FRANKFURT - DaimlerChrysler executives are finalizing a small-car strategy that could include acquiring another automaker.
At the Frankfurt auto show, the company dropped a hint of what's to come for Europe with the Chrysler Java concept car. Officials said they plan to add at least two vehicles to the mix, cars the size of the Opel Astra and Corsa.
But DaimlerChrysler has not given up the option of buying a company that already produces smaller vehicles, said Robert Eaton, DaimlerChrysler chairman. 'We are working on a small-car strategy for the entire company,' Eaton said in an interview at the show. 'That includes the Chrysler brand, Smart and A class down. We are 90 percent there.'
DaimlerChrysler is specifically interested in small cars ranging in size from the Volkswagen Golf, which is 164 inches long, down to the Opel Corsa, which is 146.5 inches long, and powered by four-cylinder engines with displacements up to 1.8 liters. By comparison, the Neon is 174.4 inches long.
Although the new cars likely would be branded Chrysler in Europe, they also may wear the badges of other divisions in other markets, said Dieter Zetsche, DaimlerChrysler board member for sales and marketing.
`CLOSE TO A DECISION'
One option would be to brand them as Smart models.
Mercedes-Benz, however, will not introduce a car positioned below the A class, said Juergen Hubbert, head of that passenger car division. 'The next generation will be sold on the American market.'
Eaton would not say when the new vehicles will appear on the market. 'We are close to a decision, and when we decide, we will act quickly,' he said.
Eaton said that although DaimlerChrysler has decided to develop small cars on its own, it may buy another maker. 'Obviously it is an alternative,' said Eaton, citing an Italian, French, Japanese or Korean company as a possibility.
DaimlerChrysler has talked to several makers with small cars in their range, said Eaton. But there are currently no serious talks underway, he said.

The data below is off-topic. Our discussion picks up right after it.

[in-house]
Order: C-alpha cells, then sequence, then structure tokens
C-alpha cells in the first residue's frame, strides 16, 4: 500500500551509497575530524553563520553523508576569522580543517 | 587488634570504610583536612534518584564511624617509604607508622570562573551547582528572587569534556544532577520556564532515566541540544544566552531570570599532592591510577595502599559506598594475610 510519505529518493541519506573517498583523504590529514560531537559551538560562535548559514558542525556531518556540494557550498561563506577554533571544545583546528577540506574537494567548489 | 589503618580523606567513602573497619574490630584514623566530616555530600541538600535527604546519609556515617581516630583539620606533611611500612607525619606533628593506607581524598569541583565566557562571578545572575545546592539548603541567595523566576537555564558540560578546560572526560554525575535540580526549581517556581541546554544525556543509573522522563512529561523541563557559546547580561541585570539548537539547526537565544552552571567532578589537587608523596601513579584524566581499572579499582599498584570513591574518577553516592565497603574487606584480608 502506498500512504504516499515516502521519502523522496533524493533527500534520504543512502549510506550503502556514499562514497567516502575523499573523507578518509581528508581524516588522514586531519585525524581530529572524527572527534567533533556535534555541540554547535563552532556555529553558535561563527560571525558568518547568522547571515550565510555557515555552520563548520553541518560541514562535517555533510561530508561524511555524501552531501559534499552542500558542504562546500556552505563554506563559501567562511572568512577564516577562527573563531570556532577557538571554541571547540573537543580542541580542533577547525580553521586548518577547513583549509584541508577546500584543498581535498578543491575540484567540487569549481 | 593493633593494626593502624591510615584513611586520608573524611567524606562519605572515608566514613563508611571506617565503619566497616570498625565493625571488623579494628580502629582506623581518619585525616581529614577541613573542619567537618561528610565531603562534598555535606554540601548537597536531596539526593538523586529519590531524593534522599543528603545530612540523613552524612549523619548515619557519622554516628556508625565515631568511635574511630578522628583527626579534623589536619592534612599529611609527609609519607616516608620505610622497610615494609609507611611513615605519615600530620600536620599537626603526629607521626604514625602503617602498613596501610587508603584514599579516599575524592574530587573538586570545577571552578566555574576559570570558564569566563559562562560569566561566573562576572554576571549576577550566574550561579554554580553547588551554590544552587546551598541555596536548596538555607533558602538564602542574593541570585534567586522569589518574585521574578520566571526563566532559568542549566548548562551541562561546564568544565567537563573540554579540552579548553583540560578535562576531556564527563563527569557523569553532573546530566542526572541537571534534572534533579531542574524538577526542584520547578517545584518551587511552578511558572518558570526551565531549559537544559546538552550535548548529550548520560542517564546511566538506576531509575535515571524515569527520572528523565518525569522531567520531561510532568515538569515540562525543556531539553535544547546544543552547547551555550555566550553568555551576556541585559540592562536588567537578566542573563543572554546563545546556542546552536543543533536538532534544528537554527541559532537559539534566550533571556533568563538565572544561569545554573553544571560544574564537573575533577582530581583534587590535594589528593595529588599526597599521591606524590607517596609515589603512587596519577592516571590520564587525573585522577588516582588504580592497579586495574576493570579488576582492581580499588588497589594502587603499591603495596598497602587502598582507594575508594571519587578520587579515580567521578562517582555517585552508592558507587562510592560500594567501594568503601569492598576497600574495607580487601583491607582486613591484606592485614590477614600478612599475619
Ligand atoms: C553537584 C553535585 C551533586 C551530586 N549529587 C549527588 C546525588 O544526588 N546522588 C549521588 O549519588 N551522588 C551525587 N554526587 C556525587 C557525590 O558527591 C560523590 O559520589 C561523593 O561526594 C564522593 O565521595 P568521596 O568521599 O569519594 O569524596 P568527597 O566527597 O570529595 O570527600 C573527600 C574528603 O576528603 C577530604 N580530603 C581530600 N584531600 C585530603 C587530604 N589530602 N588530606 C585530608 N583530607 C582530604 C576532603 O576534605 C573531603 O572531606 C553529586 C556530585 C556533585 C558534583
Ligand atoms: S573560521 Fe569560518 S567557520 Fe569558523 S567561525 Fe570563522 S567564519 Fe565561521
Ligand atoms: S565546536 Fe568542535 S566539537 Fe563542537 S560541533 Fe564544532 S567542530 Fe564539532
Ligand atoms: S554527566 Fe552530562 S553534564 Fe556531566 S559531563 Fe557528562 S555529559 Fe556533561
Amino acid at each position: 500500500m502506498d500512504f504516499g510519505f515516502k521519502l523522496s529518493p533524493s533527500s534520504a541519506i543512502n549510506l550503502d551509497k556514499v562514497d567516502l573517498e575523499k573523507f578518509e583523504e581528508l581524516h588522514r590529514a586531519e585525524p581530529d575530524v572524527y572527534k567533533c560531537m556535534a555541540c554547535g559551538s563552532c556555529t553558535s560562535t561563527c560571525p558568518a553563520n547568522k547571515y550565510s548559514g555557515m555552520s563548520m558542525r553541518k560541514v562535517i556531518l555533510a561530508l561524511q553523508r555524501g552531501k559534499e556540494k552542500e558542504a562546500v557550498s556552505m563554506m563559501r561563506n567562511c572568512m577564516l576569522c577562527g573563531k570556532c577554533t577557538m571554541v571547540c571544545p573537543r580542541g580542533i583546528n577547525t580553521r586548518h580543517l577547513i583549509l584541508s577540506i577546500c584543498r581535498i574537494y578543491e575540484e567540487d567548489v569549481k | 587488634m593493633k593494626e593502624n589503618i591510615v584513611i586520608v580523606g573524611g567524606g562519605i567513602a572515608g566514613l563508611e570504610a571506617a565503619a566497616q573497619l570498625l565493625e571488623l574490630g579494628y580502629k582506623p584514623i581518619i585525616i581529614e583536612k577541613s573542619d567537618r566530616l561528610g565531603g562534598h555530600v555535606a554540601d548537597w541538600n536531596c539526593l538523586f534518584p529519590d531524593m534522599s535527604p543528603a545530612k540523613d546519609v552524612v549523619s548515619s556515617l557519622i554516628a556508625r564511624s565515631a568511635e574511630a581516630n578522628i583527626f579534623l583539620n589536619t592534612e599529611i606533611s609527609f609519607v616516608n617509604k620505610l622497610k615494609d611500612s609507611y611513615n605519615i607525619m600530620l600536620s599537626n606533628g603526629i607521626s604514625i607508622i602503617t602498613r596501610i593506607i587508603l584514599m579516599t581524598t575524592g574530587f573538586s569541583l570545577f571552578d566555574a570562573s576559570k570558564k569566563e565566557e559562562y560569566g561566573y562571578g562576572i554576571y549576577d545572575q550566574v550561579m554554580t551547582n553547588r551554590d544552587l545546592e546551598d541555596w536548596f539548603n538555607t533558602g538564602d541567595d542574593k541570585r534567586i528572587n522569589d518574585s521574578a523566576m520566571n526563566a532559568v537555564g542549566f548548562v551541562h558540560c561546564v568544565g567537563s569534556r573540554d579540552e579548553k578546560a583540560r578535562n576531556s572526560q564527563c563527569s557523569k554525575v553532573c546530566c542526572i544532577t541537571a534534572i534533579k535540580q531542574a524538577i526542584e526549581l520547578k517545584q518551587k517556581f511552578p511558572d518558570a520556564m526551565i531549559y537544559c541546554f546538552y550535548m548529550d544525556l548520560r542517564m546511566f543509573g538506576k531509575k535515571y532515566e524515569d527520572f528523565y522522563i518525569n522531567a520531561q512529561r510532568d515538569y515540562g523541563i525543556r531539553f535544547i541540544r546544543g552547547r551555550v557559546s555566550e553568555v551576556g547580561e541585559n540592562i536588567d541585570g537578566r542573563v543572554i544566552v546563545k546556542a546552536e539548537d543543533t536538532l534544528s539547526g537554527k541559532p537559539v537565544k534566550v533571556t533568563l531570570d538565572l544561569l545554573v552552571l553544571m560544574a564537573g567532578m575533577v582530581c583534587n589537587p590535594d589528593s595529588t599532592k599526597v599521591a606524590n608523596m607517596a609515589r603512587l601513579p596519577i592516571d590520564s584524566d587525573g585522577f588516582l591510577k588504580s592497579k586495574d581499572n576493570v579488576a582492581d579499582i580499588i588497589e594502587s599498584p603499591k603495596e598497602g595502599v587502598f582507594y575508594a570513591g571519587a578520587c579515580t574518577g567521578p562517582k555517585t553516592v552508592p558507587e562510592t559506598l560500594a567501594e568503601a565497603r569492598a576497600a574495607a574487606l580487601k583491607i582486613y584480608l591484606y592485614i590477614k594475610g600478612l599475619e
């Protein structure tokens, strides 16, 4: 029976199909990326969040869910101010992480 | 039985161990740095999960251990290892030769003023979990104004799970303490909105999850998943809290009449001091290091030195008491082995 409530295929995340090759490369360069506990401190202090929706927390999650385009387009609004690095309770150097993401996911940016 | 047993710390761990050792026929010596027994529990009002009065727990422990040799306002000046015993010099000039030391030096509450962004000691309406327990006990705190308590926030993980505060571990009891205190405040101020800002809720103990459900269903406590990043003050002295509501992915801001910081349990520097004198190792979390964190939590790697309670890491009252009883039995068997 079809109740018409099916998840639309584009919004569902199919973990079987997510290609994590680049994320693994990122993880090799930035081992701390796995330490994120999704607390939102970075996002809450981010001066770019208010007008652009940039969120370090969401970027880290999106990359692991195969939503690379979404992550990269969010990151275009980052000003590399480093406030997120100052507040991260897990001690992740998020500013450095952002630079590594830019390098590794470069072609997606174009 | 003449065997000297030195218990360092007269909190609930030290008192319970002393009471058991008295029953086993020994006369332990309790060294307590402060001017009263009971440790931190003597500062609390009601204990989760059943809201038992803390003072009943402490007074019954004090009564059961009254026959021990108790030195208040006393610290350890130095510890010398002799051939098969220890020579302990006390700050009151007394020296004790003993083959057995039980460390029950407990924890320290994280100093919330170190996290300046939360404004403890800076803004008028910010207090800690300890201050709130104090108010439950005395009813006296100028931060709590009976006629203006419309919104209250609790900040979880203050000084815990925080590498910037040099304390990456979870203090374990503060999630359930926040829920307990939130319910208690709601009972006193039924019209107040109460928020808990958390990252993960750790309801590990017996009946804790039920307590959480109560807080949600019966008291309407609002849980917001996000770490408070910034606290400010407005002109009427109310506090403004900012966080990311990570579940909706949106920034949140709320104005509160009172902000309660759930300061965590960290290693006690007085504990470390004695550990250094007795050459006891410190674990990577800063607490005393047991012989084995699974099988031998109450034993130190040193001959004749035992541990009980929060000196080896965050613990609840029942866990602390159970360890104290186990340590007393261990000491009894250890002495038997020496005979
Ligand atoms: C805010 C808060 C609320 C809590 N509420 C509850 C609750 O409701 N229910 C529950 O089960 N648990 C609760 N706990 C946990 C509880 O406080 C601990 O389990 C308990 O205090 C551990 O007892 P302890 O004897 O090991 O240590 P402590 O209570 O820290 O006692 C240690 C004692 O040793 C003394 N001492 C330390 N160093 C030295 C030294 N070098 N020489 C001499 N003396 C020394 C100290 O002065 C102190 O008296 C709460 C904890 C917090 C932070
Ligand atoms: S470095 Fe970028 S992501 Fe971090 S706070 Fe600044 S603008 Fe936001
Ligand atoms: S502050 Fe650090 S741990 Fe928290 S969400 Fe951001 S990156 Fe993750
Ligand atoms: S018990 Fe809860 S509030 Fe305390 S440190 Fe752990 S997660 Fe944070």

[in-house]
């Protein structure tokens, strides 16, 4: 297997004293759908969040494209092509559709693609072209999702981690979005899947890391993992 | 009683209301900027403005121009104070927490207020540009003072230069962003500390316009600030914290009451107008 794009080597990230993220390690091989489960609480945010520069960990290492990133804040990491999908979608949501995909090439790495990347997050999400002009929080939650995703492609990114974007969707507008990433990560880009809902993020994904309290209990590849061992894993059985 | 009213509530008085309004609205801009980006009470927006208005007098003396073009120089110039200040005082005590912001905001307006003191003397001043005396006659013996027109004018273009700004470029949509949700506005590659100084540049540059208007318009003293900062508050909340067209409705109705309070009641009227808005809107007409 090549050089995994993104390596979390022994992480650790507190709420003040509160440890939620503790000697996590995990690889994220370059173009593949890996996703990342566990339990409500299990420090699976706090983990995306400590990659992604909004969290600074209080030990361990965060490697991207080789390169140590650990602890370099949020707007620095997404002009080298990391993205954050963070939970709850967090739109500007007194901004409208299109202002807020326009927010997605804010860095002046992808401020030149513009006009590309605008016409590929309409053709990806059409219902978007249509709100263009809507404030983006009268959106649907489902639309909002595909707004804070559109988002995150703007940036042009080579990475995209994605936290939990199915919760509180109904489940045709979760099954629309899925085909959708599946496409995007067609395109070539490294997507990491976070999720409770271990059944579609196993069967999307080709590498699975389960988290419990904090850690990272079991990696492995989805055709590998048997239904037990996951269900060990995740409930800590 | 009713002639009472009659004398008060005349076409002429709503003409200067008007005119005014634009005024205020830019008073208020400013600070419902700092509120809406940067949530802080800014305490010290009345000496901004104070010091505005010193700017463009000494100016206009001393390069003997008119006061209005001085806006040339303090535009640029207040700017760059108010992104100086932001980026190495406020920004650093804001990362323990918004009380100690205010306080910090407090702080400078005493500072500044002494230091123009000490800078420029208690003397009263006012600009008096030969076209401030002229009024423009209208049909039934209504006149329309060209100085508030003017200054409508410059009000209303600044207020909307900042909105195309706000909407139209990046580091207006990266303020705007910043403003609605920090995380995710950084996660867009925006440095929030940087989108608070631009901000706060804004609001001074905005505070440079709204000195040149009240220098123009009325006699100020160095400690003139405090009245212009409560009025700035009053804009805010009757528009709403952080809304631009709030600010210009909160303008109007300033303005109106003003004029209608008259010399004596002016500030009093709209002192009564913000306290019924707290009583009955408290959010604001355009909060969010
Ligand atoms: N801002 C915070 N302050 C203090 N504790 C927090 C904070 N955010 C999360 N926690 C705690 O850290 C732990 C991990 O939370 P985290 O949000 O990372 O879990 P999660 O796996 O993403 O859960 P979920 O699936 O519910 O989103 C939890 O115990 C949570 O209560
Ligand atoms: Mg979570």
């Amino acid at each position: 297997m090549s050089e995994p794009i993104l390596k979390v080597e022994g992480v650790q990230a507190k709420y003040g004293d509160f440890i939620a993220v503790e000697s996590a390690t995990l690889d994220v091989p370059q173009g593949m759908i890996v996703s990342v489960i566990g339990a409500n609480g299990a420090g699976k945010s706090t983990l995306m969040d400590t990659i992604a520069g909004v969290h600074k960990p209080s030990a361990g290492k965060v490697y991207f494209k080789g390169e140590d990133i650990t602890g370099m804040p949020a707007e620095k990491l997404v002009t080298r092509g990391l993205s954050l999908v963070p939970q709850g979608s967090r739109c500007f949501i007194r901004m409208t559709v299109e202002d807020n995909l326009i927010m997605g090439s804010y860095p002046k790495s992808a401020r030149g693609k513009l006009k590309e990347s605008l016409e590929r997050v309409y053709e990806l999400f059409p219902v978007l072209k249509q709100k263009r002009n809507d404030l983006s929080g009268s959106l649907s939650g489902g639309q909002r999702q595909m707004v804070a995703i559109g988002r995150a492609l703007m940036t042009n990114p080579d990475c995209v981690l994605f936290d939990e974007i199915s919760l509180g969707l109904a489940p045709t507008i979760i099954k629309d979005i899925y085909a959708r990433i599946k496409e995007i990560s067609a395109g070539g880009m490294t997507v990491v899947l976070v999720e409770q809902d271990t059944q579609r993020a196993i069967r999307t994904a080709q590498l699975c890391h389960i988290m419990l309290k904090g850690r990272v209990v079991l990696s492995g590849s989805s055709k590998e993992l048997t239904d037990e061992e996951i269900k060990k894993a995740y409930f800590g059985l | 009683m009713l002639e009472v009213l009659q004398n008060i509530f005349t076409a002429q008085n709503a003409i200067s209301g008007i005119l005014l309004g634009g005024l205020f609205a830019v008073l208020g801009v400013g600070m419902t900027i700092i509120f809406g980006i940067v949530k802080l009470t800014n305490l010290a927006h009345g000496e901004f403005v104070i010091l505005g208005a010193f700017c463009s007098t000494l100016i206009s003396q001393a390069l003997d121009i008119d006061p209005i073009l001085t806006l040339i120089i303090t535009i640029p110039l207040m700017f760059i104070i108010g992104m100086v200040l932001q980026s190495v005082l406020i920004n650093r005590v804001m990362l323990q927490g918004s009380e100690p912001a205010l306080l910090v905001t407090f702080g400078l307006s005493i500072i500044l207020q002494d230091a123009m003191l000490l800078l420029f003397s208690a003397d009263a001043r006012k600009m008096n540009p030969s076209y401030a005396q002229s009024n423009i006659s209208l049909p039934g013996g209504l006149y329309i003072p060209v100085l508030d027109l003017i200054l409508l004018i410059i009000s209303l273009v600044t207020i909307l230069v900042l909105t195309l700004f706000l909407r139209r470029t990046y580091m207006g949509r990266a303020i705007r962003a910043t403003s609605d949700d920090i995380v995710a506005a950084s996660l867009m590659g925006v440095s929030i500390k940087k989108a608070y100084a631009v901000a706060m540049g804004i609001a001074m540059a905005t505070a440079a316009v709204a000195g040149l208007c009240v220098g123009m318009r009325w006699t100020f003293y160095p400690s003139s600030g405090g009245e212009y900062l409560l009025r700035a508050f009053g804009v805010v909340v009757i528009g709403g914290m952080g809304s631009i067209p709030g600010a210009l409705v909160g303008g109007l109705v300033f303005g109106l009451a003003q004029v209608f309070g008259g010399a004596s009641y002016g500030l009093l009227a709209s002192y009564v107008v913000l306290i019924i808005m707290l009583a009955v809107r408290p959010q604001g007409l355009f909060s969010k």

Eaton would not say whether DaimlerChrysler had merger discussions with Fiat Auto of Italy or the PSA Group of France, which will likely provide the platform for two new Smart models.
NEEDS SMALL CARS
DaimlerChrysler needs smaller cars for the Chrysler brand in Europe to compete with the volume makers. Chrysler's smallest car in Europe, the Neon, has been a disappointment here because of its size and price. Even the redesigned Neon is as large as the competition's family cars.
The European small-car segment accounts for more than 50 percent of sales. The biggest sellers are vehicles such as the Astra, Ford Focus and Volkswagen Golf. The next most popular are smaller cars such as the Corsa, Ford Fiesta and Volkswagen Polo. It's a segment even Europe's luxury brands are aiming at, with newcomers like the Audi A2, an aluminum small car unveiled at the show.
The Java is aimed at that market. It has what DaimlerChrysler calls 'passenger priority' and has the same interior room as the Chrysler PT Cruiser, which is about 20 inches longer.
The Java also is a hatchback, the body style preferred in Europe, and has fold-down rear seats. Rear passengers sit higher than those in front. It is the first Chrysler-branded design study for Europe and was completed before the merger.
A 1.4-liter four-cylinder engine with 80 hp powers the Java, the same size as the engine Chrysler is jointly building with BMW AG in Brazil.
BIG ONES, TOO
DaimlerChrysler also is developing a top-of-the-line car, the Maybach. Hubbert said Maybach production will begin in October 2002 and that the car will be built in short- and long-wheelbase versions.
Hubbert said the production model will be more appealing than the first concept seen at the Tokyo show in October 1997.
The shorter Maybach will be 'a driver's car,' despite its size and luxury features, said Hubbert. The longer car is designed to be chauffeur-driven, he said.
Zetsche said not all Mercedes-Benz dealers will sell the Maybach; they will be chosen on a 'select basis.'